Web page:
As always, the best way to tell me (and the world) about your blog is to link to other blogs. Support your archaeo-blogging community!

Blogging Archaeology 2011 – The Abstracts!

As you may have noticed, I’ve organized a session called Blogging Archaeology for the annual meeting of the Society for American Archaeology 2011 in Sacramento.  The session has been finalized, with the following participants joining in the discussion:

Discussant – Kris Hirst of Archaeology@About.com fame.

Michael E. Smith
Can Archaeological Blogs be used for Serious Scholarship?

Most archaeological blogs are aimed at the dissemination of information to a non-professionalaudience, with a few blogs focused on communication of professional information amongarchaeologists. I explore the possibilities for expanding blogging beyond a teaching-service-entertainment orientation into a more serious intellectual realm. Why are there no archaeologicalblogs for serious intellectual conversation (like the anthropology blog, “Savage Minds”). Mightarchaeological blogs be used for the production of intellectual content through collaborationamong professionals? I discuss some of the roadblocks and potential benefits to expandingarchaeological blogging in the direction of intellectual and scientific production.

John Lowe
Blogging archaeology in CRM

In the practice of archaeology, engaging with the public is an important element. By doing so, archaeologists can help to explain the value of protecting cultural resources and the important data “in the ground.” However, this interaction can also benefit the work of the archaeologist, in understanding the perspective of other stakeholders, as well as revealing sources and data not readily apparent otherwise.
Blogging, although in many ways more of a soliloquy than a dialogue, is one way that archaeologists can and do reach out to the public. By sharing data, pictures, and stories, the everyday work of an archaeologist is exposed to any who are interested. The information is more personalized, and the exchange more dynamic, than a static presentation of results.

For American cultural resource management (CRM) professionals, blogging presents a challenge. The projects are often small and unexciting, and negative results are the norm. State and federal laws are a consideration when discussing site finds. Clients may have non-disclosure contracts associated with a project, or monitor the Internet for any references to project details and negative comments. Often, there’s a sense that you’re trying to reach out to a public that just isn’t there, or isn’t responding. The work is unpaid, and finding the energy to write after a long, hot field day can be a challenge.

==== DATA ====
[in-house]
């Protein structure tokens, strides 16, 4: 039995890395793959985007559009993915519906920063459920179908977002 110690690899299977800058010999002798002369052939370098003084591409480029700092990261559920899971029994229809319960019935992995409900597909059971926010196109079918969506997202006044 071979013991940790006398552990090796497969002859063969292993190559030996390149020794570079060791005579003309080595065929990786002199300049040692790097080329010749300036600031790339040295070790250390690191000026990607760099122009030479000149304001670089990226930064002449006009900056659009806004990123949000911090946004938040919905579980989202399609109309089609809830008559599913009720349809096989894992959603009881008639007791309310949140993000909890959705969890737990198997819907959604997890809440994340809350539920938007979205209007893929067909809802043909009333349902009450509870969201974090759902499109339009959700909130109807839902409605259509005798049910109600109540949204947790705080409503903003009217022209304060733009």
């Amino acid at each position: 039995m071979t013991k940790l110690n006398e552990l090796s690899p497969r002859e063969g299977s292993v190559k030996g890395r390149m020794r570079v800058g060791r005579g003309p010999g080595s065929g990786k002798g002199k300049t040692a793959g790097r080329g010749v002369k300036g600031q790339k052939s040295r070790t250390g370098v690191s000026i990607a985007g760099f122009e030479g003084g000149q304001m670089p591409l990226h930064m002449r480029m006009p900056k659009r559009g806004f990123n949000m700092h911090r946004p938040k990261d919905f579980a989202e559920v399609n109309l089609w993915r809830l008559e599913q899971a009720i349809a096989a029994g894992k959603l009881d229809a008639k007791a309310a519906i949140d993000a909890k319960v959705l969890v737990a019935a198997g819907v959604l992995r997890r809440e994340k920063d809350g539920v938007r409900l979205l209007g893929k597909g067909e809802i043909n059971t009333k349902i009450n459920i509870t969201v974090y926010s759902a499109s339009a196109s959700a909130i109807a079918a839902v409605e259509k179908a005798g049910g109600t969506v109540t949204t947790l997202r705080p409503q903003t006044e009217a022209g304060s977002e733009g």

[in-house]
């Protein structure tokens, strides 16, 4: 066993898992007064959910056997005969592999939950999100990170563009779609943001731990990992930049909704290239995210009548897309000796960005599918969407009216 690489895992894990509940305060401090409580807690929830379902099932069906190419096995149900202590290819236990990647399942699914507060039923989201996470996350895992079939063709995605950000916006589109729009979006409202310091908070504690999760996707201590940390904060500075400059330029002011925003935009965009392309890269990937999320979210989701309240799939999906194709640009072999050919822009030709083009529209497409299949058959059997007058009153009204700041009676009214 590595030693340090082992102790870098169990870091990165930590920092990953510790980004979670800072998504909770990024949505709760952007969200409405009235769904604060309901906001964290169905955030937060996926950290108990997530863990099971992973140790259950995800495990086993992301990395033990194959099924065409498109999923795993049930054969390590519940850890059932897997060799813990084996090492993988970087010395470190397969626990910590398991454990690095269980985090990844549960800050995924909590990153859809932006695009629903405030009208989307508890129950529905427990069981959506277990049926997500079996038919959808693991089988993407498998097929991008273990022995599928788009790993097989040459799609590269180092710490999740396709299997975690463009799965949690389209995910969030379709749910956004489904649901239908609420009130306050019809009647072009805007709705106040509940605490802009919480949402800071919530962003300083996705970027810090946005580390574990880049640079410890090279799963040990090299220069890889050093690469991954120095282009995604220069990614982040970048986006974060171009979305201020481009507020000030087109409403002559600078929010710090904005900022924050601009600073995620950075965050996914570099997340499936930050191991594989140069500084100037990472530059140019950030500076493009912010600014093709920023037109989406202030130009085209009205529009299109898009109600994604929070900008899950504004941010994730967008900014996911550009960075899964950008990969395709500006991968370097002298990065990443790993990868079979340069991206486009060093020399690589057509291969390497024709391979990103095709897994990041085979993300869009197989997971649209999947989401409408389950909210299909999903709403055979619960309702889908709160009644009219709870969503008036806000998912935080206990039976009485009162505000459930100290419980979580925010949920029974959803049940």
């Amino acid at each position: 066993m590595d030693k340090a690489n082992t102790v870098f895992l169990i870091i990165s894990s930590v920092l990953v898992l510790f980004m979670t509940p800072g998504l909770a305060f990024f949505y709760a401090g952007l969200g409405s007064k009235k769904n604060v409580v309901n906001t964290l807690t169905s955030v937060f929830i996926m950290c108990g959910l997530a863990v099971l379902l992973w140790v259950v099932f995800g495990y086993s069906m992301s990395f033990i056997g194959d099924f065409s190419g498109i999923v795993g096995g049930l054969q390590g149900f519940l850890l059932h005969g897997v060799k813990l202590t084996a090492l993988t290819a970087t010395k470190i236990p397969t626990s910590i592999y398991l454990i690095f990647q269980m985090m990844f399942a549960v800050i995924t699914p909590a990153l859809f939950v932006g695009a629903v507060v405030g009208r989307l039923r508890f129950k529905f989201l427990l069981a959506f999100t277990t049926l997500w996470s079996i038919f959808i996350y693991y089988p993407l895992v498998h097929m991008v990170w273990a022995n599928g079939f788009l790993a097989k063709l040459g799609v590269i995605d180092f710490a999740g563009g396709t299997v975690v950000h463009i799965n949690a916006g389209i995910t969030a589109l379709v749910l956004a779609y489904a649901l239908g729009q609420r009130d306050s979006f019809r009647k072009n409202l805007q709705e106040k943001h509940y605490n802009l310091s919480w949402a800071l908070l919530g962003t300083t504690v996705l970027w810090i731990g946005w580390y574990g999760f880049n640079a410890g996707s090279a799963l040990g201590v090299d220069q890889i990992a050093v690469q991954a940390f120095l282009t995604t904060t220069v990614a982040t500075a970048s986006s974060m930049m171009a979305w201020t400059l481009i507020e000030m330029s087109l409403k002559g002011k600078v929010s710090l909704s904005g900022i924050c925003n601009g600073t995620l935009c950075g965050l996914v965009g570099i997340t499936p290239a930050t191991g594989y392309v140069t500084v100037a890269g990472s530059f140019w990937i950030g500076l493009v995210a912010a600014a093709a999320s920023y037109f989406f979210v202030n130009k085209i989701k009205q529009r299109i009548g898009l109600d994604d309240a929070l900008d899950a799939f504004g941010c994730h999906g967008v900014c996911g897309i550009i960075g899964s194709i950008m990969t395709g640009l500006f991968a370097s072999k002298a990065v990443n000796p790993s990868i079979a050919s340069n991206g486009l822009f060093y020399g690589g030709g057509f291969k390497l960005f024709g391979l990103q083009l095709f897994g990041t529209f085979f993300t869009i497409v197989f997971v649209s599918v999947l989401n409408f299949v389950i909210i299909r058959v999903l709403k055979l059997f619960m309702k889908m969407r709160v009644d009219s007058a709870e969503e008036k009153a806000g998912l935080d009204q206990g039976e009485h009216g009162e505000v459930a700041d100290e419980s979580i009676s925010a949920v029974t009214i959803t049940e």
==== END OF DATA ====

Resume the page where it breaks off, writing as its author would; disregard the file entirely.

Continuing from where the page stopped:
However, blogging should become a more important part of the practice of CRM. Publicly funded projects in particular often require a public outreach component; blogging is a way of doing this real-time, and being more inclusive of the participants.

Nicolas Laracuente
Public Archaeology 2.0: Facilitating Engagement with Twitter

Public archaeology increases public awareness of archaeological issues
and their practical applications to modern social concerns. Classroom
visits, hands-on activities, site tours, and other events give
archaeologists the opportunity to engage public audiences and transfer
knowledge through face-to-face interaction. However, engagement ends
at the conclusion of the event leaving the audience with an incomplete
understanding of the subject. Twitter, a social media application,
transcends these spatial and temporal limitations by allowing
sustained multi-directional communication between archaeologists,
their audience, and others who never attended the original event. This
form of engagement facilitates learning and can be applied across
disciplines.

Johan Normark
Dealing with the public view of the Maya

The public view of the Maya is often affected by stereotypes, exoticism,
and ethnocentrism. Nowhere is this clearer than in the 2012-phenomenon.
While blogging about various parts of this phenomenon I have encountered
everything from threats, dismissals on the grounds that I am biased because
I am part of the academia but also positive feedback on the attempt to
uncover frauds. Although my blog primarily is dedicated to Mayanist studies
and archaeological theory, the 2012 part of the blog is most popular. How
does that affect my choice of topics? Am I also feeding on the phenomenon
that I criticize?

Sarah Nohe